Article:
US Army Corps of Engineers
Albuquerque District

Students Study STEM through Interactive Presentations

Albuquerque District Public Affairs
Published Feb. 14, 2014

ALBUQUERQUE, N.M., -- As part of the District’s growing STEM (Science, Technology, Engineering and Math) program, 70 students from two area schools gathered at the District’s main office Feb. 12, 2014, to learn more about the importance of STEM and some of the various ways these subjects are essential in what the Corps of Engineers does on a daily basis. 

Tom Bueno, project manager in the District’s Military Section, explained how it takes a team of people with skills in STEM subjects to complete the expansion and upgrade work the District is doing at Cannon Air Force Base. Tom Plummer, a project manager in the District’s International and Interagency Support Section, engaged students with the wonderful properties of water and why water quality matters. Dewey Mann, electrical engineer with Honeywell, captured student’s attention with his presentation on Aerospace and Electrical Engineering, explaining how there are two kinds of lift on wings and showing video demonstrating aerodynamic principles.

Bev Noel involved the students in the STEM presentation by having them identify which bird a feather belonged to.

 

 

 

 

 

 

 

 

Beverly Noel, chief of the District’s Operations Support Branch, spoke about her career as a Park Ranger and how those interested in natural resources can work with the Corps to protect endangered species, educate the public and improve public lands for future generations. She involved the students by having them identify which bird a feather belonged to.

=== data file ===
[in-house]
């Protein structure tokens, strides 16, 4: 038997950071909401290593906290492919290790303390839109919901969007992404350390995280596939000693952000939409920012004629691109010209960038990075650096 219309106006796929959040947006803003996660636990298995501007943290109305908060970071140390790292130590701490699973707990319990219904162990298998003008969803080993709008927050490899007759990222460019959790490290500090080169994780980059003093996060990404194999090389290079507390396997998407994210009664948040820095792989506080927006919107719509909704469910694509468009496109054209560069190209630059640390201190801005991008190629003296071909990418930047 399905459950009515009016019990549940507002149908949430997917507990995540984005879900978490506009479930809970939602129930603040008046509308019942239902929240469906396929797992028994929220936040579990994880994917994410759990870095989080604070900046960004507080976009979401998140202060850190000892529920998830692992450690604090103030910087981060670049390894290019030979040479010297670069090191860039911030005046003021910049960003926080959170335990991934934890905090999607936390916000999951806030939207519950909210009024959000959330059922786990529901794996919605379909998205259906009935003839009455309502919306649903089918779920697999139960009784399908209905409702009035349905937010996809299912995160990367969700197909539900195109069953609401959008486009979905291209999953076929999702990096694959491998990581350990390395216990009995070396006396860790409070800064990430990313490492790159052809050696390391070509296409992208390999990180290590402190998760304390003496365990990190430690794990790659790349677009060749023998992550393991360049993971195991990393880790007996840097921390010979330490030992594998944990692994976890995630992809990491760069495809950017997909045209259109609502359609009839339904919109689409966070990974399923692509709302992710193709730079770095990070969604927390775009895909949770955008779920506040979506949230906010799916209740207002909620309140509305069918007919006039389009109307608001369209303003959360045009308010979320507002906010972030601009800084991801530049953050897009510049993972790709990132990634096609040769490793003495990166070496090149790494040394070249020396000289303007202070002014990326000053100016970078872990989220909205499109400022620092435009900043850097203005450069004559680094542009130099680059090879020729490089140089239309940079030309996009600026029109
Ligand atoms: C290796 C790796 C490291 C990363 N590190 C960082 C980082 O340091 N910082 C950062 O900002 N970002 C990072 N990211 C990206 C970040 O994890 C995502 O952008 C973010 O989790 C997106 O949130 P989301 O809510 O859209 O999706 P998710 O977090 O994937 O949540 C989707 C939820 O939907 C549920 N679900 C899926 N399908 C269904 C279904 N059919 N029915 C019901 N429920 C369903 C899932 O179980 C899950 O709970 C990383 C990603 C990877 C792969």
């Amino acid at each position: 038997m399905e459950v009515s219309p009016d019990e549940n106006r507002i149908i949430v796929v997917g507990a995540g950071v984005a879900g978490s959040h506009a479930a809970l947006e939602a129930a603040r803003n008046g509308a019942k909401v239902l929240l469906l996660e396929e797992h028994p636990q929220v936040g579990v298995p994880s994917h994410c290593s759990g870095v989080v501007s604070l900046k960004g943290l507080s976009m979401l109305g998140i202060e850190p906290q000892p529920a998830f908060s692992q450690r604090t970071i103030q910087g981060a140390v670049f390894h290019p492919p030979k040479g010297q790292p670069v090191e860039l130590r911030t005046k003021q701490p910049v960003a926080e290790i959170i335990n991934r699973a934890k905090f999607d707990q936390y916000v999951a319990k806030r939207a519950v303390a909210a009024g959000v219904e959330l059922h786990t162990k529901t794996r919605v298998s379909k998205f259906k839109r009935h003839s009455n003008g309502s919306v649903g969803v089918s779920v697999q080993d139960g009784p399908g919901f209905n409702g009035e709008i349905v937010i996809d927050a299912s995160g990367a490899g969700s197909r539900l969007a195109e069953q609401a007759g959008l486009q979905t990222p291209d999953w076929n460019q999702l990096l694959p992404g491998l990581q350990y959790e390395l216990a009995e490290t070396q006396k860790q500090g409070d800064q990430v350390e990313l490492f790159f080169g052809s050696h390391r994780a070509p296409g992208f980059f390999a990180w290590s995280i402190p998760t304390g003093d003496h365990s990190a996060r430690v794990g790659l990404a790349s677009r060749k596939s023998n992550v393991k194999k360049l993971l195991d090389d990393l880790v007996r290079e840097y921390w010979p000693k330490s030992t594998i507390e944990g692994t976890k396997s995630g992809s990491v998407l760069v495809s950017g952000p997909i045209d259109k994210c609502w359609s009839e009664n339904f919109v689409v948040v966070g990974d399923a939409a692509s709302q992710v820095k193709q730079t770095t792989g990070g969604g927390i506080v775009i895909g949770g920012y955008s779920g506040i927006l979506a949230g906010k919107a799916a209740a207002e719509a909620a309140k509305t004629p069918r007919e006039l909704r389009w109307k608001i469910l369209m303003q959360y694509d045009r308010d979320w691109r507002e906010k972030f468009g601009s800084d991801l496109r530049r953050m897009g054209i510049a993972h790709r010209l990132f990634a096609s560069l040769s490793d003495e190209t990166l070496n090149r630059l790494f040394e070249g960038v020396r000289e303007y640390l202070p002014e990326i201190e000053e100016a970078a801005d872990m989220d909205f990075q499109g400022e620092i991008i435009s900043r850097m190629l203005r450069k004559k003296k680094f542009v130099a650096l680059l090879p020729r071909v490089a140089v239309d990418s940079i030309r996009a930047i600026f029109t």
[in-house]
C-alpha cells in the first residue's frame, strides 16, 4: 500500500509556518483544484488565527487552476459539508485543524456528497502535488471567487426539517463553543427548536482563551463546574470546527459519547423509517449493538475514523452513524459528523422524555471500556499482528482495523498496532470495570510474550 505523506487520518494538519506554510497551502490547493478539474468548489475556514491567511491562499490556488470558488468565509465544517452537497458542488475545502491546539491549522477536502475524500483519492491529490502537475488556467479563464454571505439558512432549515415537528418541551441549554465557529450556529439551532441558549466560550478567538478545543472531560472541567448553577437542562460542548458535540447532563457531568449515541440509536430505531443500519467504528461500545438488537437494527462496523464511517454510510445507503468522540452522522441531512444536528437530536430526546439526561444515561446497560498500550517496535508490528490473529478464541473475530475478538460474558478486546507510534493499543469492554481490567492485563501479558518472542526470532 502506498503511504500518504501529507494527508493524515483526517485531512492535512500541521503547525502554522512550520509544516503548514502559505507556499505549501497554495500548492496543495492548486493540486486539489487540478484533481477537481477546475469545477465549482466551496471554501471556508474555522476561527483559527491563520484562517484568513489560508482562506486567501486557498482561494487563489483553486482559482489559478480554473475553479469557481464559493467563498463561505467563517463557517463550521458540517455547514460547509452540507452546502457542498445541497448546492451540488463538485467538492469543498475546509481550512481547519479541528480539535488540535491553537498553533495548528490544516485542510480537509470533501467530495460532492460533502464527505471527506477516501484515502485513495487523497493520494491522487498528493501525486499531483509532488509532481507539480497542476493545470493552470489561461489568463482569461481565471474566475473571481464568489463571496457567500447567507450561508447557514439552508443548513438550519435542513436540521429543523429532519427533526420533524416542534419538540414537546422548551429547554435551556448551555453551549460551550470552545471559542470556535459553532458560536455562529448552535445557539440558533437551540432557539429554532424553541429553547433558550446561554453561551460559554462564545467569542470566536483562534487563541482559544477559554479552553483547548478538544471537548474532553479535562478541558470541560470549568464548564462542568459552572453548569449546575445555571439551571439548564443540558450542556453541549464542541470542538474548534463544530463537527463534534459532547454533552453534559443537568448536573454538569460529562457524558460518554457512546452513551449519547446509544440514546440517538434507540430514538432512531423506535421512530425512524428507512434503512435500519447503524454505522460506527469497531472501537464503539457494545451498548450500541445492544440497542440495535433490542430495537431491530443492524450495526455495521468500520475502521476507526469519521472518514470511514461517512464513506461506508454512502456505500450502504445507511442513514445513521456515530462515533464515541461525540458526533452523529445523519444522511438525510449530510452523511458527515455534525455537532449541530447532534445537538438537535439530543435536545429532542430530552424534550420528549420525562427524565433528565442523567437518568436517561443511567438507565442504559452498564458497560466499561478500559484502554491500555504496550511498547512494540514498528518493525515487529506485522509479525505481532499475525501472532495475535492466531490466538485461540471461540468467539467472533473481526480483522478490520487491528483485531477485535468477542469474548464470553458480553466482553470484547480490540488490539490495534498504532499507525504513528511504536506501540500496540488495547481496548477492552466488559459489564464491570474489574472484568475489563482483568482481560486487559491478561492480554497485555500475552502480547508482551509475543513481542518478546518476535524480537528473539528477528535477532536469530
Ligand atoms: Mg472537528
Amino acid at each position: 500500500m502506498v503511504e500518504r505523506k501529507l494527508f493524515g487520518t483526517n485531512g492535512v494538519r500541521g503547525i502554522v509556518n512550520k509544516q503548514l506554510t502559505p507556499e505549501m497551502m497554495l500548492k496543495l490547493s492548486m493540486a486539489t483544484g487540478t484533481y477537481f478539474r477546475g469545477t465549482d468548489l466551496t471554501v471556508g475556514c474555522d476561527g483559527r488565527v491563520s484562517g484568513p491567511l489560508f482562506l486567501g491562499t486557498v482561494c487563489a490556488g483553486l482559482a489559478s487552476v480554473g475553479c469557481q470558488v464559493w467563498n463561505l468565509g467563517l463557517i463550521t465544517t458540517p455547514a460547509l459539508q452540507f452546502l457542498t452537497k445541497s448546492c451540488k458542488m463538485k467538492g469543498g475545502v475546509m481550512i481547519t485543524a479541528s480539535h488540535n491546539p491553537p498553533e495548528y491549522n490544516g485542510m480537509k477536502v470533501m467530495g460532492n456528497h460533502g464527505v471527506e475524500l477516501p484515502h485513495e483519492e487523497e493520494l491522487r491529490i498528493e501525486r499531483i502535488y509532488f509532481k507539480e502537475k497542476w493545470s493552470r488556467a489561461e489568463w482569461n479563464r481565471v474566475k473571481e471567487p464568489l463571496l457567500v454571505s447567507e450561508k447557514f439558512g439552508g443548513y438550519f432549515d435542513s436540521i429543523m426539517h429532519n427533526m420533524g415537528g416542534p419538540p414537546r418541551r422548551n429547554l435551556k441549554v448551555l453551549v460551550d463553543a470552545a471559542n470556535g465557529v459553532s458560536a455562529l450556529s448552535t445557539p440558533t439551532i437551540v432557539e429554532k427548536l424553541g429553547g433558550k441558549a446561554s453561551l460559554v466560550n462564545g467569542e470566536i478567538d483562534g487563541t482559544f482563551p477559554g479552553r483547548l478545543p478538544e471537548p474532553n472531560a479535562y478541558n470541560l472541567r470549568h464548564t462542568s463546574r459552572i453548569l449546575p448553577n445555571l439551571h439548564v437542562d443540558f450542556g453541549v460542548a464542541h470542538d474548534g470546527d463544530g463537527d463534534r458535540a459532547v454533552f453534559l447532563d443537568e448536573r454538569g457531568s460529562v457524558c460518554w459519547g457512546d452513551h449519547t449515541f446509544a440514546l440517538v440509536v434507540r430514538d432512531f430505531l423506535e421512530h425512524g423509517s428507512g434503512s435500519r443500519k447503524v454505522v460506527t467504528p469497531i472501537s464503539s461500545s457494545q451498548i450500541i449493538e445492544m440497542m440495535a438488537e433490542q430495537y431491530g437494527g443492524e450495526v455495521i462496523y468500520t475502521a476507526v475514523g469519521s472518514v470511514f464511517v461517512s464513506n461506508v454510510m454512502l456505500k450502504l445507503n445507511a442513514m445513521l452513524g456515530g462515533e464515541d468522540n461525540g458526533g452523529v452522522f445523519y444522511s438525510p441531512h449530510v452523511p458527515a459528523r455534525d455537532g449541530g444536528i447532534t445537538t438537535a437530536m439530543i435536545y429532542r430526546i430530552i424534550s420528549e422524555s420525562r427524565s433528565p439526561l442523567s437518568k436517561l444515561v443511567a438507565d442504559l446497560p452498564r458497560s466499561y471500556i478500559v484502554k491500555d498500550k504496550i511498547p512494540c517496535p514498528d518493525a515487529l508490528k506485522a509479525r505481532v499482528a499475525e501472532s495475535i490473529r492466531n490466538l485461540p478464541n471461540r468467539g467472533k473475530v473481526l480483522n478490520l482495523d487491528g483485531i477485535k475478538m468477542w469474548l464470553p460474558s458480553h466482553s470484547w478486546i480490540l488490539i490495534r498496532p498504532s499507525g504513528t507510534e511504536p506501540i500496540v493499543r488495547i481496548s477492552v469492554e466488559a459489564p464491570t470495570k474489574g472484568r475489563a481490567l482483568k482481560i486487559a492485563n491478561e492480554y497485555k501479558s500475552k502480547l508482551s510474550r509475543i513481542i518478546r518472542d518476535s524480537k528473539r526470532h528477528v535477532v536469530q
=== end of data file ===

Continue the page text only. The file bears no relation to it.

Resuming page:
Students took advantage of the opportunity to take measurements using a sensor designed to hum when it reaches the groundwater.

Jennifer Schuetz; science coordinator for the Bosque Ecosystem Monitoring Program, spoke about what BEMP does to restore, protect and improve the Bosque in the middle Rio Grande. She brought props to help students learn how to measure ground water levels which is important for plants, especially the cottonwoods along the Rio Grande. Students took advantage of the opportunity to take measurements using a sensor designed to hum when it reaches the groundwater. 

Chemist Andrew Trainor poured liquid nitrogen, which is very cold, on his arm demonstrating how it boils off right before it hits warmer objects. Andrew Trainor, a chemist in the District’s Environmental Engineering Section, finished the afternoon with a lively and interactive chemistry demonstration.  To demonstrate the Leidenfrost effect, he poured liquid nitrogen (at a temperature around -200C) on his arm. 

 

“My arm (temperature around 36.8C) is significantly hotter than the boiling point of liquid nitrogen, (-196 C),” Trainor said.  “The liquid nitrogen evaporates before it comes into contact with my arm.  This creates an insulating layer of nitrogen vapor that prevents the liquid nitrogen from contacting my arm, preventing any harm,” he said.

  

Trainor holds a bowl of marshmallows frozen by liquid nitrogenTrainor also demonstrated how temperature affects texture. He poured liquid nitrogen on a bowl of marshmallows and let the students feel the change in texture.

 

 

 

 

 

 

 

 

 

 

 

 

 

 

District Commander Lt. Col. Gant engages with a student at a STEM presentation at the District Office

District Commander, Lt. Col. Antoinette R. Gant concluded the afternoon, asking students what they learned and encouraging them to study STEM subjects, especially Math and Science which apply to a myriad of life situations.

The middle and high school students attend the SAMS (Southwest Aeronautics, Mathematics, and Science) Academy and T'siya Day School (Zia Day School). The SAMS academy teaches grades 7-12 using an integrative STEM educational model, with a focus on aeronautics. The T'siya Day School is a public school serving students in kindergarten to eighth grade.

(Photos by Elizabeth Lockyear)